Biggest problem is that incorrect behaviour was enforced heavily by people who gave attention to the dog. He'll be kinda confused that you're now training the opposite all of sudden. Another bad side as I mentioned is the pack rule thing, he can get all cocky because he gets there first which gives him even extra excitement for self-reinforcement. Also, don't try dealing with greeting, jumping and mouthing issues at the same time, deal with them one at a time in completely separate fashion - do not correct your dog, just ignore other problems for time being. If you teach different stuff at the same time you can end up doing it for months on with very little progress.

Oh, and of course, do teach him sit/stay for this especially with people messing around. But even without this, by just not giving him the same reinforcement he got before he would gradually calm down and form an acceptable behaviour.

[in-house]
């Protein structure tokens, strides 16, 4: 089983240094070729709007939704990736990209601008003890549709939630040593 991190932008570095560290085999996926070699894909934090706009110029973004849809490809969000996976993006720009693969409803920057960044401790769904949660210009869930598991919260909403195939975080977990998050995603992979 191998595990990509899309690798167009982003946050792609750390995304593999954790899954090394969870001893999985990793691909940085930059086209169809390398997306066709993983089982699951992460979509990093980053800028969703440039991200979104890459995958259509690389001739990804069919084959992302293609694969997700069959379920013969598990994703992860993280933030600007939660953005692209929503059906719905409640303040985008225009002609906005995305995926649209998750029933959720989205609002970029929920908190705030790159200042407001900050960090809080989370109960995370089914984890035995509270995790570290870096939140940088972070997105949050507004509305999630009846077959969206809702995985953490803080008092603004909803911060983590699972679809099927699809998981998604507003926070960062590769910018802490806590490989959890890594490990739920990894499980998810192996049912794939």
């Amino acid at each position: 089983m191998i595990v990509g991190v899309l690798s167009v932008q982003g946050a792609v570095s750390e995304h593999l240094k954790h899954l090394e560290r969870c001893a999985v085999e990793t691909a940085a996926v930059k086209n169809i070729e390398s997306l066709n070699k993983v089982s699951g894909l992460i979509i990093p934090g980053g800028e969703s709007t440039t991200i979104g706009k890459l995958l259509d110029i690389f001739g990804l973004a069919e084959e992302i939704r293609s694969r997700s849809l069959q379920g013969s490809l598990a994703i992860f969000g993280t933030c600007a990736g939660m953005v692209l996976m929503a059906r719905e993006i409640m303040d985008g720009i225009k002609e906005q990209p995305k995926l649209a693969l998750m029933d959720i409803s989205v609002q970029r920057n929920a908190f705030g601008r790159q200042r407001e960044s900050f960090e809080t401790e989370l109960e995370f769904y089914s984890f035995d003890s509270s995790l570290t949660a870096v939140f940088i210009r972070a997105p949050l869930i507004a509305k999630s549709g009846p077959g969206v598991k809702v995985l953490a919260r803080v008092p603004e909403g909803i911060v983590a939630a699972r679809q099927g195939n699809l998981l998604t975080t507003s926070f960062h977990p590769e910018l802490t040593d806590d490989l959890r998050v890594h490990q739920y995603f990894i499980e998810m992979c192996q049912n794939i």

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Discussion Starter · #6 ·
thank you :)
branston has a perfect sit stay, i can go upstairs for a couple of minutes even with the kids home from school, but he has never ever listened with visitors.
i will let him start dragging a lead again, although when we did this before he could go through a lead a day as he kept chewing them!
 

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thank you :)
branston has a perfect sit stay, i can go upstairs for a couple of minutes even with the kids home from school, but he has never ever listened with visitors.
i will let him start dragging a lead again, although when we did this before he could go through a lead a day as he kept chewing them!
Maybe some bitter apple spray on the lead? If that doesn't work, maybe a chain lead (not a choke chain, but a chain leash). Muggsy was hell on leashes- chewing through them or just snapping them at the weak points- until a K-9 officer gave me the leash they use. (Nothing like the police bringing your dog home!) I still use that leash. It's very thick nylon, quadruple stitched, the part that snaps on the collar has serious weight to it, and it was already sprayed with bitter apple when I got it.